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Operator training simulators for process industries slated for above market growth

The Operator Training Simulators (OTS) study for the process market is expected to grow at a compound annual growth rate (CAGR) of over nine percent over the next five years.

The market was over US$450 million in 2012.  The market is expected to continue to expand through 2017, according to a new study by the ARC Advisory Group, Operator Training Simulators Global Market Research Study.

The OTS market is at a pivot point with factors that all lead to an expanding market for the operator training simulation solutions for the process industries, particularly in the nuclear, oil and gas, and metals and mining industries.

“Key trends such as the aging workforce, the new digital generation worker, emerging market workers, safety and risk avoidance factors are all pointing towards OTS market growth,” according to Janice Abel, Principal Consultant, ARC Advisory Group and author of the study.

Decisions being made at the management and corporate level, notably in the nuclear, oil and gas, metals and mining, and other sectors, are to invest in operator training to reduce risks and increase safety and performance. 

Loss of worker knowledge due to a retiring workforce, operational safety pressures, risk and regulatory concerns, and performance are all impacting manufacturing.

The younger digital generation worker that is replacing the current workforce lacks experience gained over a lifetime that can be used to operate a plant safely and efficiently.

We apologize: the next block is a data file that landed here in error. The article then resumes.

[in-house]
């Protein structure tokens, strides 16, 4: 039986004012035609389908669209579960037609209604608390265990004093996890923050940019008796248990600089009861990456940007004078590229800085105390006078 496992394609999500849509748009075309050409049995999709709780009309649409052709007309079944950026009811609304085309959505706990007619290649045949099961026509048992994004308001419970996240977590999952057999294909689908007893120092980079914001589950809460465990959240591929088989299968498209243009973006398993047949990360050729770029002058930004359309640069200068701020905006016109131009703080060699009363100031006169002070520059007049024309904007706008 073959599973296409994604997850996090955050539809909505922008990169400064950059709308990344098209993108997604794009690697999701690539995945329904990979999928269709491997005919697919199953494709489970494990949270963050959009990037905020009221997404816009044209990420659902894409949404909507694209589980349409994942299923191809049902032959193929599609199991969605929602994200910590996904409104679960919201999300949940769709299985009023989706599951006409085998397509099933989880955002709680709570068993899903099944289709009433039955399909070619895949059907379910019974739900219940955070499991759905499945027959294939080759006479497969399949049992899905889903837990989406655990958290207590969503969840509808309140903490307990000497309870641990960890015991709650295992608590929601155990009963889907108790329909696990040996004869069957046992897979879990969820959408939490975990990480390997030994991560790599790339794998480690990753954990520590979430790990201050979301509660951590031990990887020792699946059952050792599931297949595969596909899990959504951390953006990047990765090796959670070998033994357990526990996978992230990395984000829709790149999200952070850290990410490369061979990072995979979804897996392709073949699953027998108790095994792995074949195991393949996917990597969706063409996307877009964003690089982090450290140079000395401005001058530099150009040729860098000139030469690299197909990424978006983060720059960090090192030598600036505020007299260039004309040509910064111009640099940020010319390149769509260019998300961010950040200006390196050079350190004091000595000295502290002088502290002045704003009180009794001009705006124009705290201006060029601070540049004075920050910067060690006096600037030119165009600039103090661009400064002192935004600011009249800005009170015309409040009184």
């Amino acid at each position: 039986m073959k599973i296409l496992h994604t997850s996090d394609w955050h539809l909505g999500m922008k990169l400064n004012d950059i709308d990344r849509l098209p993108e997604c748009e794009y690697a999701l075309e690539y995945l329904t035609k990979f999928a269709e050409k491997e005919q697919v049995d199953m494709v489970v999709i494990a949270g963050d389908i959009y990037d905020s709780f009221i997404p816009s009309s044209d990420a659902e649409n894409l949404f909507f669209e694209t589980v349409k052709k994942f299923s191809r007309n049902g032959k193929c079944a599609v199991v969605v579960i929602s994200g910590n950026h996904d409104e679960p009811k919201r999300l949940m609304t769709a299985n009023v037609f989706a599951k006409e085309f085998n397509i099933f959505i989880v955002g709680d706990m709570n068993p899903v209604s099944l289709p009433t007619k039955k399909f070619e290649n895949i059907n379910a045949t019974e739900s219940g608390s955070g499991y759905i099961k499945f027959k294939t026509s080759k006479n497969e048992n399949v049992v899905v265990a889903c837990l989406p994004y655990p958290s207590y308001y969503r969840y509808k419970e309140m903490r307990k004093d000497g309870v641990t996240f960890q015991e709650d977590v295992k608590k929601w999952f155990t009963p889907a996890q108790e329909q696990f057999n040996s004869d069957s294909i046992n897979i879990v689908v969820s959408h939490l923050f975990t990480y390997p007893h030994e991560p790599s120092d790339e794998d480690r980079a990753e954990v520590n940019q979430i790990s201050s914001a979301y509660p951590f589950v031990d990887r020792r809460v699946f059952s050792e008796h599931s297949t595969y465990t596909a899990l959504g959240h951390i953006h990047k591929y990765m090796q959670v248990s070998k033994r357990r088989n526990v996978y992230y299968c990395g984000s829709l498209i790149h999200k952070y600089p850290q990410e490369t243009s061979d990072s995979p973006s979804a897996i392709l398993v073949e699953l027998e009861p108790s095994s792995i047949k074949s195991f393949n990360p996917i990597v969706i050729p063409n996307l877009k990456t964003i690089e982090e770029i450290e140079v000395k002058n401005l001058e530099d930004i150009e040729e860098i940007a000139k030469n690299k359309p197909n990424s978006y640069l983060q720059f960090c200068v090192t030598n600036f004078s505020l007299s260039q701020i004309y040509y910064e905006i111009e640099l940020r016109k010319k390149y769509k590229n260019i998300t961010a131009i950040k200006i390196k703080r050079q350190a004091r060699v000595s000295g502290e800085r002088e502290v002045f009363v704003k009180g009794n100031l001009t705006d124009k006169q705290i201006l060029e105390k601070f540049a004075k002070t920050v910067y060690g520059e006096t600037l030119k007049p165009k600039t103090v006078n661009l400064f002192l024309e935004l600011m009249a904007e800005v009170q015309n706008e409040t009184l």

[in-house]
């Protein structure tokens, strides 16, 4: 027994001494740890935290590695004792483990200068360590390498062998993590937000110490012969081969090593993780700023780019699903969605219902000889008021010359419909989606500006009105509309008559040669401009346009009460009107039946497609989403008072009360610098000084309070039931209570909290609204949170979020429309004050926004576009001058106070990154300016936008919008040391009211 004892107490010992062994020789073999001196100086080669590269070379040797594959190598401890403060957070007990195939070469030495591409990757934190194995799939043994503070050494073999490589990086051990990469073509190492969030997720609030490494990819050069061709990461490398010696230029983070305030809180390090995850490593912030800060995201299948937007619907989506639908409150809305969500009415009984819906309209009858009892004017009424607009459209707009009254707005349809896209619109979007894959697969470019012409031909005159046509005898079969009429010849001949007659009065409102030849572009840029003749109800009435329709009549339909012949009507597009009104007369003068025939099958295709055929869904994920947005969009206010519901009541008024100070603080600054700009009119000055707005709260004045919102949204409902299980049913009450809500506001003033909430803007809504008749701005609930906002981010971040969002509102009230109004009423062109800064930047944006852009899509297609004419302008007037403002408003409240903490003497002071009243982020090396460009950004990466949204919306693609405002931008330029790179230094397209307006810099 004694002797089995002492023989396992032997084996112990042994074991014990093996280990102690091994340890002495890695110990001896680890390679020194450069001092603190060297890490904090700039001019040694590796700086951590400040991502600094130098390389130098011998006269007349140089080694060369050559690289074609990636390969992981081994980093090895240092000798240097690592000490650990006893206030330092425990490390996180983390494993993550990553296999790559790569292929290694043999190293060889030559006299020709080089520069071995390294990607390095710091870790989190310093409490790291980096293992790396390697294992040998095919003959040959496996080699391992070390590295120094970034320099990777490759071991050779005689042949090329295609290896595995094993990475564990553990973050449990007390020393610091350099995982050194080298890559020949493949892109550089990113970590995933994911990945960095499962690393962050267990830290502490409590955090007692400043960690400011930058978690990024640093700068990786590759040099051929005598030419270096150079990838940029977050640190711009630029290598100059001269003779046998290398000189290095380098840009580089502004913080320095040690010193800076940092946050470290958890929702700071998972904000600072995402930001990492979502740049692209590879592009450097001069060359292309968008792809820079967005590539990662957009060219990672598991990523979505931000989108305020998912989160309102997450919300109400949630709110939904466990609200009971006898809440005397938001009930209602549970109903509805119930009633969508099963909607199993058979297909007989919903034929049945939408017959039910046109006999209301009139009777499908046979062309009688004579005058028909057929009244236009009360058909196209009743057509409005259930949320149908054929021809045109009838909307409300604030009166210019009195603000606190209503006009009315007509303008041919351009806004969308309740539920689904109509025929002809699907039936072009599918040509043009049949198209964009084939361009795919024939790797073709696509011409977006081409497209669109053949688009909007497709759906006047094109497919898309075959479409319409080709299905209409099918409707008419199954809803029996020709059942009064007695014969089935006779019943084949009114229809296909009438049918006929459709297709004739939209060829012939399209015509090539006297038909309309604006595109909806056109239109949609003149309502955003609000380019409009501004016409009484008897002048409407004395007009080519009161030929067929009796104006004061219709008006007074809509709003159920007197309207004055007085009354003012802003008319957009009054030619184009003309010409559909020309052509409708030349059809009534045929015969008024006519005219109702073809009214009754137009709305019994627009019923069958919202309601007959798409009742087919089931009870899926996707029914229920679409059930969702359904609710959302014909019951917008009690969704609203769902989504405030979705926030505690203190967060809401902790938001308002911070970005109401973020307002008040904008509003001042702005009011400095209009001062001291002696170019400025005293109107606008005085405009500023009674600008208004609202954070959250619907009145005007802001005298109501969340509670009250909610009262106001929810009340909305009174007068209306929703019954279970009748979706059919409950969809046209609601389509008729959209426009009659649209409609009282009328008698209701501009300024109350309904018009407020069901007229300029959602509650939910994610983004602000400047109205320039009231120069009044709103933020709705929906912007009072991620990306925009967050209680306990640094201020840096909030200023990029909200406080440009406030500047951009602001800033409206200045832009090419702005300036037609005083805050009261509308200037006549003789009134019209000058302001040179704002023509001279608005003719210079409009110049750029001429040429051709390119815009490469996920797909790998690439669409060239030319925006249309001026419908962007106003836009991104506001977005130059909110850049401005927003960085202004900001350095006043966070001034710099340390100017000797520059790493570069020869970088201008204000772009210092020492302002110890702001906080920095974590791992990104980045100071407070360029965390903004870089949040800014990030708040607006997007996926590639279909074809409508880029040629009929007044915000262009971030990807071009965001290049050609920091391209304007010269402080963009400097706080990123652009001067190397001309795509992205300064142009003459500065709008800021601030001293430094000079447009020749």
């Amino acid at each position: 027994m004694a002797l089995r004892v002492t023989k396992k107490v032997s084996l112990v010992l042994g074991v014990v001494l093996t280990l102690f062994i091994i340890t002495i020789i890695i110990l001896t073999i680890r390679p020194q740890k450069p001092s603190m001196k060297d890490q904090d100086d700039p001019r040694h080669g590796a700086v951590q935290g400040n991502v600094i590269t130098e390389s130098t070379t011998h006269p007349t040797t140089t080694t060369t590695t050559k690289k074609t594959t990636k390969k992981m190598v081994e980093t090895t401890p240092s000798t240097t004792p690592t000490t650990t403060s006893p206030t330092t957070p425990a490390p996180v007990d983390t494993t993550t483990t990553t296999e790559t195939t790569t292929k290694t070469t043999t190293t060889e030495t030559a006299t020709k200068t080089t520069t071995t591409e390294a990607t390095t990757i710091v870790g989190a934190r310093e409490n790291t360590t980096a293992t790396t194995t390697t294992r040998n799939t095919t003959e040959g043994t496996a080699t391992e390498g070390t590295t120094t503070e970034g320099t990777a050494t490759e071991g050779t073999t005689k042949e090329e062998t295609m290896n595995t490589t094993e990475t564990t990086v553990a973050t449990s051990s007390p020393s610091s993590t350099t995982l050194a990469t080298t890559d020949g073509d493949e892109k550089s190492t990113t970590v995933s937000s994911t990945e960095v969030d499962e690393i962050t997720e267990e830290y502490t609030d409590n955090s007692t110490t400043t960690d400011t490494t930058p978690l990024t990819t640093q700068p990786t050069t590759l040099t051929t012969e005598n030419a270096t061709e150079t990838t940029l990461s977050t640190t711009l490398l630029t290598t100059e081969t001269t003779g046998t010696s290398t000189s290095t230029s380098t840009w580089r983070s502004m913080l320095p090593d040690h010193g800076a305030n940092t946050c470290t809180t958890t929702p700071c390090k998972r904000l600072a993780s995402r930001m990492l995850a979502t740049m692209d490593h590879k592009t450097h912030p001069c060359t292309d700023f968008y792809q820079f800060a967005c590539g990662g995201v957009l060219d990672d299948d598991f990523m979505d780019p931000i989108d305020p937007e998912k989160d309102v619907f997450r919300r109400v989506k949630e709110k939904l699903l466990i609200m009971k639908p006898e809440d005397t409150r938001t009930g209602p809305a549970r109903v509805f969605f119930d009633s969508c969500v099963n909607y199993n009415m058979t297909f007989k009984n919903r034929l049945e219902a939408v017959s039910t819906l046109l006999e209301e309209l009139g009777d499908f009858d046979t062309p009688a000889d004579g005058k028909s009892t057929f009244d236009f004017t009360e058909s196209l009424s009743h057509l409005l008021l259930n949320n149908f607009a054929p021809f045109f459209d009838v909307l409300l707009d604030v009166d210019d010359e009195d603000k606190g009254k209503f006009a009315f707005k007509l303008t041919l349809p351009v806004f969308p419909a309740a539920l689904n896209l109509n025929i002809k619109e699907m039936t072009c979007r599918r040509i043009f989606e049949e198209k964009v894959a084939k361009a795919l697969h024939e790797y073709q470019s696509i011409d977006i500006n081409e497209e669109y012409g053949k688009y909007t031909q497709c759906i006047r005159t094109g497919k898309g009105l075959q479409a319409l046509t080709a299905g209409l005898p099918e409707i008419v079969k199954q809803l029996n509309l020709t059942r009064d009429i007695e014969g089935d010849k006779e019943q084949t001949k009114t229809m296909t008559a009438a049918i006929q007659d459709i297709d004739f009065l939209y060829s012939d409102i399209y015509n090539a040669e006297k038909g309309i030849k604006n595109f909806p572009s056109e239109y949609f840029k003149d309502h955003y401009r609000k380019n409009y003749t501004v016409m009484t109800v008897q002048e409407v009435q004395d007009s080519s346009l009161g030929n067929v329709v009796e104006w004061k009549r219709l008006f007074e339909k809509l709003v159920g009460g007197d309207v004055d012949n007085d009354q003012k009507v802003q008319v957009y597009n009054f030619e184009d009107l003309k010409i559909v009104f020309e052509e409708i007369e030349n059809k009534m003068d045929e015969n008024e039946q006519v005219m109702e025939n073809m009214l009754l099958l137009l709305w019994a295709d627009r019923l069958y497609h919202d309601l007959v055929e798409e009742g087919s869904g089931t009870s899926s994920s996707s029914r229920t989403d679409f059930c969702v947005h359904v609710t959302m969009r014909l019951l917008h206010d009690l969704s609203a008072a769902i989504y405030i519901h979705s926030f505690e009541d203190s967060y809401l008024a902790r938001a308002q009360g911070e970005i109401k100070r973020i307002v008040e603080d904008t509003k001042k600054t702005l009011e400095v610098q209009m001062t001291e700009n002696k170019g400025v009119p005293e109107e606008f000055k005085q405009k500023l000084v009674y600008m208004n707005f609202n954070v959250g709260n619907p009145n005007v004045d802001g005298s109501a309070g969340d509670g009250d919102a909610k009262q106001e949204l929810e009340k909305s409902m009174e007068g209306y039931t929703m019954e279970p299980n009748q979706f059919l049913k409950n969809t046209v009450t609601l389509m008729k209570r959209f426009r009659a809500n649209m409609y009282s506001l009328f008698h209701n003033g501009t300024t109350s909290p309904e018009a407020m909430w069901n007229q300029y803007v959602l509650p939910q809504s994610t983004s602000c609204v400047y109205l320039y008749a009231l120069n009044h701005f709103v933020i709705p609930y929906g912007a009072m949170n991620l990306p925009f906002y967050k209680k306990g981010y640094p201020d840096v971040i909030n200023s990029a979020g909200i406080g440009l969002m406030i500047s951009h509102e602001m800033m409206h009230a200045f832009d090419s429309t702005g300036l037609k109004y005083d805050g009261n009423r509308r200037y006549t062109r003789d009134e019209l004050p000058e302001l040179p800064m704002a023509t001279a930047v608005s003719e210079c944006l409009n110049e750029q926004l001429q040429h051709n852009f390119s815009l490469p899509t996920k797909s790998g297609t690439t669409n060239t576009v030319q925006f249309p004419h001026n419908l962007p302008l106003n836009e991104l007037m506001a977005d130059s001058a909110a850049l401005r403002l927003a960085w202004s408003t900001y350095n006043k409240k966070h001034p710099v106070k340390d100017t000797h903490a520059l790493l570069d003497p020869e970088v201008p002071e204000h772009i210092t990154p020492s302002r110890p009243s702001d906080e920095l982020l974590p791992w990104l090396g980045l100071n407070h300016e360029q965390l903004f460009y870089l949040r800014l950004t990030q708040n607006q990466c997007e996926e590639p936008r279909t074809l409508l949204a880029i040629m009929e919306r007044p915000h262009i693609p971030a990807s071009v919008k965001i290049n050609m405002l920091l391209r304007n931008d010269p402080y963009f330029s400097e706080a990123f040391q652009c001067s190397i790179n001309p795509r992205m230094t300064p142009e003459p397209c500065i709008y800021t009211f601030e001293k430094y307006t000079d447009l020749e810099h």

In some emerging countries, workers change jobs on average every two years, and this too is a driver for additional OTS solutions.

According to Abel, “To retain knowledge, improve safety, and avert potential disasters, workers are receiving improved training using simulation solutions and this trend will continue.

"The OTS market will benefit from a perfect storm of factors that all point to growth in the operator training simulator market for the process industries.”

Companies are losing their most experienced operators, yet continue to push operations’ limits for economic reasons.

Operators with experience are harder to come by. All these factors increase the risks associated with operating a plant or asset safely.

In addition, the pressures of increasing government regulations to maintain safe, environmentally compliant operations while being capable of running the process efficiently and profitably are more important than ever.

Another key factor is the recognition regarding the role simulation plays in developing the next generation of worker (aging workforce issues) and how the tools can be used to capture previous generation knowledge.

The expected turnover of personnel and the loss of decades of knowledge and experience are forcing companies to build more robust training programs.

Process simulation training is vital for preventing incidents and accidents and understanding how to respond to worst-case scenarios in real life.

OTS, by offering Dynamic Simulation, is one of the most expedient and best training methods for operator retention.

Operators can get up to speed quickly, and be qualified with a high level of confidence that they can respond to abnormal plant conditions and avert potential disasters under stress.

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